League of Women Voters of Greater Omaha

2020 Primary Voters’ Guide: Omaha Public School Board, District 7

The League of Women Voters of Greater Omaha contacts candidates during each election cycle and invites them to participate in the print and online editions of the Voters’ Guide. Candidates provide their biographical information and their positions on selected issues. Candidates are aware in advance that the biographies and answers will be printed exactly as submitted without edits for content, spelling, punctuation or grammar.

The League of Women Voters is a nonpartisan organization that never supports or opposes any political party or candidate for office.

PDF of 2020 Primary Douglas County Voters’ Guide | Find voter information specific to your ballot at vote411.org.

The primary election is May 12. Find out more about voting by mail: Extensive guide | Quick video guide

Help us share this info! Forward these links to your friends and family. 


Jane Erdenberger (D):
Website: erdenberger4ops@.com
Occupation: Retired OPS high school teacher and lawyer
Current Public Office, dates held: None
Past Public Office, dates held: None
Education: University of Nebraska – Lincoln BA {1975]; George Washington Law School JD [1978]; University of Nebraska – Omaha BS [2000]
Military Experience: None
Volunteer Experience: Nebraska Education Finance Authority Board [two terms]; Omaha Education Association Board [three terms]; OPS One City One School District Task Force; CASA; Belle Ryan PTO; Jackson Elementary PTO; Aksarben and Leavenworth Neighborhood Associations

Flint Harkness (D):

Website: www.harkness4ops.com
Occupation: Special Education Teacher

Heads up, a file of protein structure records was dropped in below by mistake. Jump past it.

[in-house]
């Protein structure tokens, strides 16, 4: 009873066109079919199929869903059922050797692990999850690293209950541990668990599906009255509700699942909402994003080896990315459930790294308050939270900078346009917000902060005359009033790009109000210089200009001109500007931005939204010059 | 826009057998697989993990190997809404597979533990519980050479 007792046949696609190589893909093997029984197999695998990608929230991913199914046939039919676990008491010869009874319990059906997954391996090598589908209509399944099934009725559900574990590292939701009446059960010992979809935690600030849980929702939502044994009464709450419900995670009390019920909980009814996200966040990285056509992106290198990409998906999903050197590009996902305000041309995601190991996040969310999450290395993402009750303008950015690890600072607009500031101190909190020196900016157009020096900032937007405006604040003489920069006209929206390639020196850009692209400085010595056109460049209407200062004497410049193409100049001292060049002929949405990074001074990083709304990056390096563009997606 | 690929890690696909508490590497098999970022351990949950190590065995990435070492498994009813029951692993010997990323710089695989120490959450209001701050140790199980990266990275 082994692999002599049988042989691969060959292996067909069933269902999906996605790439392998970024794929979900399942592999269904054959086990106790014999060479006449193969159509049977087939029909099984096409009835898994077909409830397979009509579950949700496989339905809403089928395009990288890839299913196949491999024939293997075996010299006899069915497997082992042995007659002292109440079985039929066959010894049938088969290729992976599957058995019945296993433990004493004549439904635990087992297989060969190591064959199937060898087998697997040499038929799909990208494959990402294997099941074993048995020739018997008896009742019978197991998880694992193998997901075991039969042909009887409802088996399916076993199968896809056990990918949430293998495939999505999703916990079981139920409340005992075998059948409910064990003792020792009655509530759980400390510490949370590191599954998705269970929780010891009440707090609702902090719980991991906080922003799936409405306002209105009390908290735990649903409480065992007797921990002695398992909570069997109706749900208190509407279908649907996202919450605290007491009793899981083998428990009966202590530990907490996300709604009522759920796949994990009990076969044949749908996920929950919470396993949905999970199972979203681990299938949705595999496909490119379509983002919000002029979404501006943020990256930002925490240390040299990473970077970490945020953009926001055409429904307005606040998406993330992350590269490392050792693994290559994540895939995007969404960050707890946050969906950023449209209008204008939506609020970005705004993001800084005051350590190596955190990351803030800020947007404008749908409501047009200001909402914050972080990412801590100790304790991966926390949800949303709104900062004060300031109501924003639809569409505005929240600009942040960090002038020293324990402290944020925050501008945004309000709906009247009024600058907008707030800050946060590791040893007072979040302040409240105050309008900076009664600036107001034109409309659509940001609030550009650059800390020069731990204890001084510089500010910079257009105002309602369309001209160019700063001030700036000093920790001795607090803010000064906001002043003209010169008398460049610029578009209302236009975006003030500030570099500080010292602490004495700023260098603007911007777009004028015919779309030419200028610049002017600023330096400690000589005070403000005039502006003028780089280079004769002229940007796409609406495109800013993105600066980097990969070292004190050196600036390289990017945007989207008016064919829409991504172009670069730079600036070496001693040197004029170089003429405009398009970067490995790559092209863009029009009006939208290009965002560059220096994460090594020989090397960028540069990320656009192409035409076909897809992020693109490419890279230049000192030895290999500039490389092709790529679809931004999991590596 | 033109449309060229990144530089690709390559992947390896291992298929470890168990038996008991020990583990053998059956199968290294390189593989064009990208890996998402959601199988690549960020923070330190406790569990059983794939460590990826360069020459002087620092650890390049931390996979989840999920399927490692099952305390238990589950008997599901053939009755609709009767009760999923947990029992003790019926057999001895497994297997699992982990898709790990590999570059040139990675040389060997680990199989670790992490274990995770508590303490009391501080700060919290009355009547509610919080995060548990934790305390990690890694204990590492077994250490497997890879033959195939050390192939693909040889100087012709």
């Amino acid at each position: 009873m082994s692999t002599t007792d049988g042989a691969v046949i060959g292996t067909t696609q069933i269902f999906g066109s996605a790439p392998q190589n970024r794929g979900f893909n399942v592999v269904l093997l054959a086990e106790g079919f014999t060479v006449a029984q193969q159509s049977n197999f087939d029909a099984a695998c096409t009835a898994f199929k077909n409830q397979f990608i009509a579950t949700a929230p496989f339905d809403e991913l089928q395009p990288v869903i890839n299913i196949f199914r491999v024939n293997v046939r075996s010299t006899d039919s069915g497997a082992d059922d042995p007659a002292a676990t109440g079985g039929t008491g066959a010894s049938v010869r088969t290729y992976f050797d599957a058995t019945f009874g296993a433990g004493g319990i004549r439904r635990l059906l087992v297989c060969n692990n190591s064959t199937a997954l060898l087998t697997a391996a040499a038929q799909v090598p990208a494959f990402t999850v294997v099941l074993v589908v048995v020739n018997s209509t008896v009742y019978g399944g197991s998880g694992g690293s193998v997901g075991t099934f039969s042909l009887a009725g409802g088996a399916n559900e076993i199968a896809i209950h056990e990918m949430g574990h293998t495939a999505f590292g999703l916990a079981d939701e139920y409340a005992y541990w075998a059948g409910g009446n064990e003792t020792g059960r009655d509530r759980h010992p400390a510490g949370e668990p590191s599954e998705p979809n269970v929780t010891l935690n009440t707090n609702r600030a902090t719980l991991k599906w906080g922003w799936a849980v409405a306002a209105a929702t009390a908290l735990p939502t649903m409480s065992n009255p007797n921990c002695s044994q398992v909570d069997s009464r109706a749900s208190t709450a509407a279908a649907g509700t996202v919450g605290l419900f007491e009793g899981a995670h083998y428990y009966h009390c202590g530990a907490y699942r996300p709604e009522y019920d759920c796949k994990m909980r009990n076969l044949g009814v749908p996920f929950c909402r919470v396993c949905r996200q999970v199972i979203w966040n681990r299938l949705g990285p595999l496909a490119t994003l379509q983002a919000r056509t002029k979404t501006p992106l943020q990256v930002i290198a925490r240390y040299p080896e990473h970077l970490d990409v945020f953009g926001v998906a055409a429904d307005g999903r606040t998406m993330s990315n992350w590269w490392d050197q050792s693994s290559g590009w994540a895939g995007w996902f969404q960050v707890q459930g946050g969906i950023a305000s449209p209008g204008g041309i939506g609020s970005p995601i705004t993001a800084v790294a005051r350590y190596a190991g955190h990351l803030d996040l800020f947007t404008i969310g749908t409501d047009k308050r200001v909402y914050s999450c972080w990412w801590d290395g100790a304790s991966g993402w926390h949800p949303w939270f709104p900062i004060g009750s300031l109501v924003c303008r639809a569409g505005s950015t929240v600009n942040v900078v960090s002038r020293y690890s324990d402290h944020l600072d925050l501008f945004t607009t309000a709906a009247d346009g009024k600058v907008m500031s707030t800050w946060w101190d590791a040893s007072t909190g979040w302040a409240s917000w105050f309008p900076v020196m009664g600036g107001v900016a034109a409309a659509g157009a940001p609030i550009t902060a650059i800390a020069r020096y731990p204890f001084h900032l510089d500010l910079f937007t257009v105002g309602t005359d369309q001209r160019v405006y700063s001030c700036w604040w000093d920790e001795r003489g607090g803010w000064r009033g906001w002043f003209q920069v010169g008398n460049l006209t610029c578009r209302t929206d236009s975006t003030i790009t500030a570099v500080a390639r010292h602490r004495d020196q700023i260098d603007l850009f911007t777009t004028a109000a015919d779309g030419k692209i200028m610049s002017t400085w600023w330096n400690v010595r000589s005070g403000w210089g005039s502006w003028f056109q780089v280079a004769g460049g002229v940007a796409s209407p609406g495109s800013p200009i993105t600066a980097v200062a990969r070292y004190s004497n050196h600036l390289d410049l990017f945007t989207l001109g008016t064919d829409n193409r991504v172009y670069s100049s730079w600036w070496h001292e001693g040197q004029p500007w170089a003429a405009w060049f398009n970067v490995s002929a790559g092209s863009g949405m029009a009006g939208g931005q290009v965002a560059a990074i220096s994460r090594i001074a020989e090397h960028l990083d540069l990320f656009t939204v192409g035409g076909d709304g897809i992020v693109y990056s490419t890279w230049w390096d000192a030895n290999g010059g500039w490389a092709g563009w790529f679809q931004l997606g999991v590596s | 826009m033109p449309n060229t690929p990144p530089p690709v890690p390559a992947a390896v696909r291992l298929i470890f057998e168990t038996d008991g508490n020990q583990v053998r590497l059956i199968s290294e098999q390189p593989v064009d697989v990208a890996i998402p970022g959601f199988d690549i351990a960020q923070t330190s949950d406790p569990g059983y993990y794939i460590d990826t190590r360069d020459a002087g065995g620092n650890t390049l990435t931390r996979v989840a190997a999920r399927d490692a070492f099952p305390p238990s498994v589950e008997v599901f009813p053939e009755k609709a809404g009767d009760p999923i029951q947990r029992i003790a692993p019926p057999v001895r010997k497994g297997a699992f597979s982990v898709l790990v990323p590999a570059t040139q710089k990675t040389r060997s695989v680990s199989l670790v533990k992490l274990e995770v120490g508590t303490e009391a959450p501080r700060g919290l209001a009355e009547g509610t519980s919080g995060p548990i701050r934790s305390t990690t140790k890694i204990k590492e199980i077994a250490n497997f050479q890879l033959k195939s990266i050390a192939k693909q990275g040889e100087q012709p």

Current Public Office, dates held: NA
Past Public Office, dates held: NA
Education: Bachelors of Science in Secondary Education Masters of Science in Secondary Education Completing course work for a Masters of Special Education and Education Leadership
Military Experience: None
Volunteer Experience: I have worked with Team in Training with the Leukemia Lymphoma Society to raise money for cancer research.

Keegan Korf (D):

Website: www.KeeganForOPS.com
Occupation: Metro Smart Cities Coordinator at Omaha by Design
Current Public Office, dates held: N/A
Past Public Office, dates held: N/A
Education: Bachelor of Science in Communications – Journalism; PR/Advertising – University of Nebraska at Omaha Master of Arts in Teaching – College of Saint Mary Master of Education in Teacher Leadership and Learning – Midland University
Military Experience: N/A
Volunteer Experience: Mayoral Appoint Board Trustee (Secretary/Treasurer) for the Omaha Public Library, Founding Board Member (Vice President) of Felius Cat Café, Mentor with Girls Inc. of Omaha, Member of the Hanscom Park Neighborhood Association

Grant Sorrell (D):

Website: www.grantsorrell.com
Occupation: United Way of the Midlands
Current Public Office, dates held: N/A
Past Public Office, dates held: N/A
Education: University of Nebraska-Omaha Bachelor of Art, Political Science Masters of Science, Political Science
Military Experience: N/A
Volunteer Experience: Mentor, Partnership 4 Kids Child Advocate, CASA for Douglas County Emerging Leader, United Way of the Midlands Engagement Council, Greater Chamber of Omaha

Candidate Responses

How can schools use technology to foster better equity and educational outcomes?

Jane Erdenberger: Better equity and educational outcomes require curriculum meeting each student’s abilities and goals. Computers and a list of websites are insufficient. Certified teachers create lesson plans reflecting state standards, assess individual needs and identify websites for lab demonstrations, research projects, unique lectures, virtual field trips, graphic design and current events individualized to stimulate each student and prepare him/her for today’s workforce and to responsibly use technology.

Flint Harkness: Technology if the great equalizer. It allows students to overcome their weaknesses so that they can highlight their strengths. I am someone that has benefited from technology personally. I have struggled with my spelling and grammar my entire life and technology has allowed me to earn advance degrees in education even though the writing of what seemed like an endless amount of papers was required. The key to good technology use in the classroom though is innovative lesson design.